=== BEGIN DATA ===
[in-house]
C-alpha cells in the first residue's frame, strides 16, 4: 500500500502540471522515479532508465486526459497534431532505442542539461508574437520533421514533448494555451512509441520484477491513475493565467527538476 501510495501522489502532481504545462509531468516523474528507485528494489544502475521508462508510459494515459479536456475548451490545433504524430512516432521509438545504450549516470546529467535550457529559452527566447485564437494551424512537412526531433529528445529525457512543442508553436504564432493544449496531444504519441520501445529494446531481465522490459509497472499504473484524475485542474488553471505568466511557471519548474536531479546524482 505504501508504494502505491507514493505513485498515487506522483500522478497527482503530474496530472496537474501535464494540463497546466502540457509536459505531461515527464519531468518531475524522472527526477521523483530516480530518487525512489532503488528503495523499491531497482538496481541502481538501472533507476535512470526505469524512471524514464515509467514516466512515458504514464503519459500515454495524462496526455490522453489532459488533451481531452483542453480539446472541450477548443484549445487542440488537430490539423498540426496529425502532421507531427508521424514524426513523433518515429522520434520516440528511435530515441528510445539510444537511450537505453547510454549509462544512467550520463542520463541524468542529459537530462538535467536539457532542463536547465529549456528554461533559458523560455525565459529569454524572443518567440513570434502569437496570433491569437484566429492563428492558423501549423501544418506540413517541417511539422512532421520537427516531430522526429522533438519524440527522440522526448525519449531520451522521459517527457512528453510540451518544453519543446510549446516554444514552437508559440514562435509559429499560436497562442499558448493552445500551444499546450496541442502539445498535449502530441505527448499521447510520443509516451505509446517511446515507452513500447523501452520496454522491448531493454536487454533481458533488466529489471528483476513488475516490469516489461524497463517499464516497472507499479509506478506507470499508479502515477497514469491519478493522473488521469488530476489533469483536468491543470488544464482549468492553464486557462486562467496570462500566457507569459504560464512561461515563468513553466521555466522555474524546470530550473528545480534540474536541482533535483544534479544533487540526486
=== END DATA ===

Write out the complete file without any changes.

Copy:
[in-house]
C-alpha cells in the first residue's frame, strides 16, 4: 500500500502540471522515479532508465486526459497534431532505442542539461508574437520533421514533448494555451512509441520484477491513475493565467527538476 501510495501522489502532481504545462509531468516523474528507485528494489544502475521508462508510459494515459479536456475548451490545433504524430512516432521509438545504450549516470546529467535550457529559452527566447485564437494551424512537412526531433529528445529525457512543442508553436504564432493544449496531444504519441520501445529494446531481465522490459509497472499504473484524475485542474488553471505568466511557471519548474536531479546524482 505504501508504494502505491507514493505513485498515487506522483500522478497527482503530474496530472496537474501535464494540463497546466502540457509536459505531461515527464519531468518531475524522472527526477521523483530516480530518487525512489532503488528503495523499491531497482538496481541502481538501472533507476535512470526505469524512471524514464515509467514516466512515458504514464503519459500515454495524462496526455490522453489532459488533451481531452483542453480539446472541450477548443484549445487542440488537430490539423498540426496529425502532421507531427508521424514524426513523433518515429522520434520516440528511435530515441528510445539510444537511450537505453547510454549509462544512467550520463542520463541524468542529459537530462538535467536539457532542463536547465529549456528554461533559458523560455525565459529569454524572443518567440513570434502569437496570433491569437484566429492563428492558423501549423501544418506540413517541417511539422512532421520537427516531430522526429522533438519524440527522440522526448525519449531520451522521459517527457512528453510540451518544453519543446510549446516554444514552437508559440514562435509559429499560436497562442499558448493552445500551444499546450496541442502539445498535449502530441505527448499521447510520443509516451505509446517511446515507452513500447523501452520496454522491448531493454536487454533481458533488466529489471528483476513488475516490469516489461524497463517499464516497472507499479509506478506507470499508479502515477497514469491519478493522473488521469488530476489533469483536468491543470488544464482549468492553464486557462486562467496570462500566457507569459504560464512561461515563468513553466521555466522555474524546470530550473528545480534540474536541482533535483544534479544533487540526486